Saturday, September 25, 2021

DAW REVIEW: Bitwig. Part Three. Unified Modulation System, Instrument Containers, and The Grid.

 



In this part of our journey through the latest version of Bitwig, I'll take a look at three great features that help Bitwig stand out from other music production platforms (DAWs) and may help you if you're considering going for Bitwig as your first DAW or if you are considering switching. 

In part two I took a look at some of Bitwig's major instrument devices, in this part, I'll look at the The Unified Modulation System, the concept of Instrument Containers, and The Grid modular patching feature. 

Bitwig Unified Modulation System. 






You will notice that on many of Bitwig's major instruments, e.g. Polysynth, FM-4, etc. that they are equipped very few modulators. Polysynth, as standard, has filter and amp EGs but that's about it. There is a reason for this. 

Bitwig employs a system of unified modulation which allows all instruments to access the same comprehensive 'suite' of modulator devices. So instruments such as Polysynth, FM-4, and Phase-4 can draw upon the resources of all the modulator devices. 

The little circle with an arrow coming out of it (see image above) represents all things pertaining to The Unified Modulation System, so if you this symbol you know what you're dealing with. Using this system, you can add any of the modulator devices to your instrument and use them to modulate any fully variable parameter of the instrument. 

It's almost a form of virtual instrument creation. You can create a version of FM-4, Polysynth or Phase-4 with your own suite of modulators. When you've created a sound, all the modulation devices, routings and values are stored within the patch so, of course, it sounds exactly the same every time you load/recall it. 

The list of modulator devices are many and varied. They include, as you would expect, ADSR and AHDSR envelope generators and various types of LFOs but there are also other modulators such as XY Pads, randomness generators, simple buttons and step sequencers. 

You can also use the Unified Modulation System to create a set of Macro Controls that give you grouped and instant access to a collection of the most used parameters of an instrument. 

Simply use the the little arrow symbol on the left hand side of any instrument, then use the 'plus' button to add a modulator from the pop up list. Double click the modulator window, and the instrument will enter a modulation routing mode. You can then select any parameter on the instrument to select modulation routing and amount. So modulation types, routings, and values can be set up in just a few clicks.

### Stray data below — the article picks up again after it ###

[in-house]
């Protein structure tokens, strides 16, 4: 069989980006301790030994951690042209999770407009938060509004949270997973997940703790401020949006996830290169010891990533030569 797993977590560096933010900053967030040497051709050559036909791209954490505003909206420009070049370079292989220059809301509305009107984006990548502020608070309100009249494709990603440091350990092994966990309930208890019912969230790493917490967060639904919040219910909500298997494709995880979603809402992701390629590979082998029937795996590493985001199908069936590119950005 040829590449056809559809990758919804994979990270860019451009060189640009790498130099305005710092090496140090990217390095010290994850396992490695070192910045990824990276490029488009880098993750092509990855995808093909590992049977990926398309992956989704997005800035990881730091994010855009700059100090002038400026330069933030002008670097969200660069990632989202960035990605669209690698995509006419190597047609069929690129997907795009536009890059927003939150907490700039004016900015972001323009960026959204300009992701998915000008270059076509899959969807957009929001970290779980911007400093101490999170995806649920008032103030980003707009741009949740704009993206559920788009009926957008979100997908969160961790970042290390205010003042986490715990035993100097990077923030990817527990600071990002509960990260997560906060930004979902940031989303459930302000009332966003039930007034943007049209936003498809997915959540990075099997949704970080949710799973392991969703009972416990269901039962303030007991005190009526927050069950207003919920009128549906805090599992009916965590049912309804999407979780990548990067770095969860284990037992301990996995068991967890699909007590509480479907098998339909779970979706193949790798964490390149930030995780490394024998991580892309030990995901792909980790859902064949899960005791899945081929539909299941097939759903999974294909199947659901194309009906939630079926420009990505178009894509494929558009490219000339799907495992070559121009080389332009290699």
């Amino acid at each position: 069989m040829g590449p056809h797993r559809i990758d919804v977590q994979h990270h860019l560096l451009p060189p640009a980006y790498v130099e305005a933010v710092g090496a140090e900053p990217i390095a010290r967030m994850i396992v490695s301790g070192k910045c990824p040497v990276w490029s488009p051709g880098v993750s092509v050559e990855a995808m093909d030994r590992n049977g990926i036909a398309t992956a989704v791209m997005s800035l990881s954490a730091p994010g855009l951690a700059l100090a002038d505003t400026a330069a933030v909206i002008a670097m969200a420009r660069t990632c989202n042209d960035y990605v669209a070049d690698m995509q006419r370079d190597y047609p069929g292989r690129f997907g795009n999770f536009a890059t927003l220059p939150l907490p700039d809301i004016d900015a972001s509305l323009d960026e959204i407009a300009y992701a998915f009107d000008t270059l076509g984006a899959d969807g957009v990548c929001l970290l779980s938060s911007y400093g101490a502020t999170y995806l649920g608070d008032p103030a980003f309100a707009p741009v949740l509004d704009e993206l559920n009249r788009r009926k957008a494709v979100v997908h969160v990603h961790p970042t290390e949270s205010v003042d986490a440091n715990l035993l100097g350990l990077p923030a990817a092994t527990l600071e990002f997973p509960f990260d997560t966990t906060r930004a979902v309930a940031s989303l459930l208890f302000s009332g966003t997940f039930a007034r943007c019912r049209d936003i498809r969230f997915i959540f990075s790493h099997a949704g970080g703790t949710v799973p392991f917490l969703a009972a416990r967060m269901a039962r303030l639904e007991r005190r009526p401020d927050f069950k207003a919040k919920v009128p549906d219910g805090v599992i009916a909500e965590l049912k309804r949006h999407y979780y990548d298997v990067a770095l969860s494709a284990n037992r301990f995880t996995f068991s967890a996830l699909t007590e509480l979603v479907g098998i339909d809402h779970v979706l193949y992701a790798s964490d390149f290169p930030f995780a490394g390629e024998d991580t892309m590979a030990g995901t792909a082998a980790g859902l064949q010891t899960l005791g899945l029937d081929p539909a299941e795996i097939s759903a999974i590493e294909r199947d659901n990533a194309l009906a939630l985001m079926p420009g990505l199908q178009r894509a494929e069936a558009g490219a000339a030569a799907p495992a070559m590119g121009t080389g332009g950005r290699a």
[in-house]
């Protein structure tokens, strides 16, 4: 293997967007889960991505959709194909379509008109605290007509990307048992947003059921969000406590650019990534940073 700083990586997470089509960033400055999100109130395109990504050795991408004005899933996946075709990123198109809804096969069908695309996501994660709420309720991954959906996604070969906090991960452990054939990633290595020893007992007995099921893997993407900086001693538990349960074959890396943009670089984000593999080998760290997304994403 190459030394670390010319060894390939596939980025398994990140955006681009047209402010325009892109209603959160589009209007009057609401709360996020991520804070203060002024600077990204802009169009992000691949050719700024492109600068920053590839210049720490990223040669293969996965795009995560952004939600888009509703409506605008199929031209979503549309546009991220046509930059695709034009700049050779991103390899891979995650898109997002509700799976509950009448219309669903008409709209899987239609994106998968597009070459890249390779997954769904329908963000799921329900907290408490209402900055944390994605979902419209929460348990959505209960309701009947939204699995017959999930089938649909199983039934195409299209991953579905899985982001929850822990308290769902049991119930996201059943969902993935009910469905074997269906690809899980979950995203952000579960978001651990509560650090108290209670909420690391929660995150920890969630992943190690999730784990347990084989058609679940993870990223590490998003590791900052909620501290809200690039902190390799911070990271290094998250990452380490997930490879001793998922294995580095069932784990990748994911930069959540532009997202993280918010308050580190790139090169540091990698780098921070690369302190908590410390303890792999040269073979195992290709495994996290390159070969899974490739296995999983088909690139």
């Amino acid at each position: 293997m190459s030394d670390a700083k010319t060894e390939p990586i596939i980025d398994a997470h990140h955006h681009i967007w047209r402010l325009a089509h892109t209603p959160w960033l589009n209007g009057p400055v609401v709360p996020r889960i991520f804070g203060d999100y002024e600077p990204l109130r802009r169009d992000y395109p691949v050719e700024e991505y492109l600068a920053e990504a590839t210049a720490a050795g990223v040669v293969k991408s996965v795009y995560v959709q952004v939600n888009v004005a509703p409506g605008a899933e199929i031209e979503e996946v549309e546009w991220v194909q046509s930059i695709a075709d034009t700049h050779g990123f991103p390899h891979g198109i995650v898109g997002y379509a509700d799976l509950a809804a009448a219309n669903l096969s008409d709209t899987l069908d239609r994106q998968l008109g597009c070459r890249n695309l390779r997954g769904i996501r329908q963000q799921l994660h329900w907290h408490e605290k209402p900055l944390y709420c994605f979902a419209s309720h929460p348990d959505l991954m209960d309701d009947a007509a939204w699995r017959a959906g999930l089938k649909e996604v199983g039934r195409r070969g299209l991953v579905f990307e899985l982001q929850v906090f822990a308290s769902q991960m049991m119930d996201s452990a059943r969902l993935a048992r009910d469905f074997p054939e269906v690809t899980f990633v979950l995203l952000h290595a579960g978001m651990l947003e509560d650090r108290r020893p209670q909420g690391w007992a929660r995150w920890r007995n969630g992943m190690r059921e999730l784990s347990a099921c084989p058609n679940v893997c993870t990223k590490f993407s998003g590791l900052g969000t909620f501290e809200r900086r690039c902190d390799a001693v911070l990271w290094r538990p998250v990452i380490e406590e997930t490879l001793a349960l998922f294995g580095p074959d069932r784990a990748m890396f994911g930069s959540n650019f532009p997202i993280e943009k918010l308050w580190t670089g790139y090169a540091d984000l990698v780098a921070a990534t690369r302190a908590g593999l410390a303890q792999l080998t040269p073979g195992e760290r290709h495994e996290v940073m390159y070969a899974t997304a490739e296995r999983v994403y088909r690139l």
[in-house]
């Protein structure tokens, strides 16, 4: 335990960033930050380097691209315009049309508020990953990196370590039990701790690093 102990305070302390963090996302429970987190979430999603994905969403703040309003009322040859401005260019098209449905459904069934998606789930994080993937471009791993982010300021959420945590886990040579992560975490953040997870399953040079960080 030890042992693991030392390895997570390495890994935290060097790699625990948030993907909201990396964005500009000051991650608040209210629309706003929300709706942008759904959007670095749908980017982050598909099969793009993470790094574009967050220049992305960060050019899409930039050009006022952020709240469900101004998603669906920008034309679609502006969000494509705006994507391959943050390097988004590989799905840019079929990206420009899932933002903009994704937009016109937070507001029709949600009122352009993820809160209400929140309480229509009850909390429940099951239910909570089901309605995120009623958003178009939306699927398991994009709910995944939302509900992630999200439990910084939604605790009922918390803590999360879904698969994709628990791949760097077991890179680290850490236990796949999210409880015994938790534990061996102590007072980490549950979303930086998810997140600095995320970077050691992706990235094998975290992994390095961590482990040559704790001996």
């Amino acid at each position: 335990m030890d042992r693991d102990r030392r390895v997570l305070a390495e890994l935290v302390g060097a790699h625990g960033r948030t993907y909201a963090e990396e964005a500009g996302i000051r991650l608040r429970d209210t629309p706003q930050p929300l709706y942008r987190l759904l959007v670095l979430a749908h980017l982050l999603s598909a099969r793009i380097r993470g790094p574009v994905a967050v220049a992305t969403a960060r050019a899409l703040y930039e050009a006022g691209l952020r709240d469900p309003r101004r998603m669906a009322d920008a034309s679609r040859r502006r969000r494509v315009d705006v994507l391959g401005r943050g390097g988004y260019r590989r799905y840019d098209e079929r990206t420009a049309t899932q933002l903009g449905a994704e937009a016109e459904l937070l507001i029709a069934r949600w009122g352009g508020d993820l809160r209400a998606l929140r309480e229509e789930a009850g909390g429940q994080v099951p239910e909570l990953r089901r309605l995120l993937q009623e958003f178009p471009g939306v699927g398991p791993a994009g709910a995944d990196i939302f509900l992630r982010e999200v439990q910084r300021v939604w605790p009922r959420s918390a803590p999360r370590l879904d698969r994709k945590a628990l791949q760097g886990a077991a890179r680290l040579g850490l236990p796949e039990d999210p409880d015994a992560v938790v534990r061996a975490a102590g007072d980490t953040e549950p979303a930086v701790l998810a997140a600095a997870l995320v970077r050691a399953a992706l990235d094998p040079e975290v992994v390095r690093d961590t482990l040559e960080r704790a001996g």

Bitwig Instrument Containers. 


Bitwig also allows you to connect and 'embed' other FX devices and Note FX devices within a single 'Instrument Container', so you can create your own effects suite within an instrument patch alongside Note FX devices. Note FX devices include such things as arpeggiators, chord memory devices, etc. 






Bitwig's major instrument devices have tow boxes on their right side marked FX and Note FX and these allow you to add additional devices to the instrument. These additional devices and their associated controls and graphics the appear to the right of the instrument so you can create 'nested' device chains. 

So you could, for example, create a sample based instrument using Bitwig's Sampler instrument, then add a reverb, a powerful 5 band EQ, a filter, and maybe a compressor. You can then edit all the associated FX parameters to create a variety of patches and then save them to your library. When recalled, all the patches will have their associated FX devices and parameters recalled and set as they were when you saved them. So you've created your own 'effects suite' to go with the instrument.

Similarly, if you wanted to add an arpeggiator to a Phase-4 patch, for example, you can. Simply drag Bitwig's arpeggiator into the 'Note FX' box and write your arpeggiator patterns. Again, the pattern is stored when you save your creation to your library. Other 'Note FX' devices are available such as 'chord memory' type processors that allow you to memorise a chord and then play it with a single key. 

This is all part of what Bitwig describes as 'modular thinking'. Allowing all devices to interact and combine to maximise the creative possibilities. 

 

Bitwig's 'The Grid'. 





The final major feature of Bitwig we'll take a brief look at is something available from version 3 onwards and that's The Grid. This takes Bitwig's 'modular thinking' to it's ultimate conclusion and allows the virtual construction of modular synthesizers (Poly Grid) or modular audio effects processors (Audio Grid).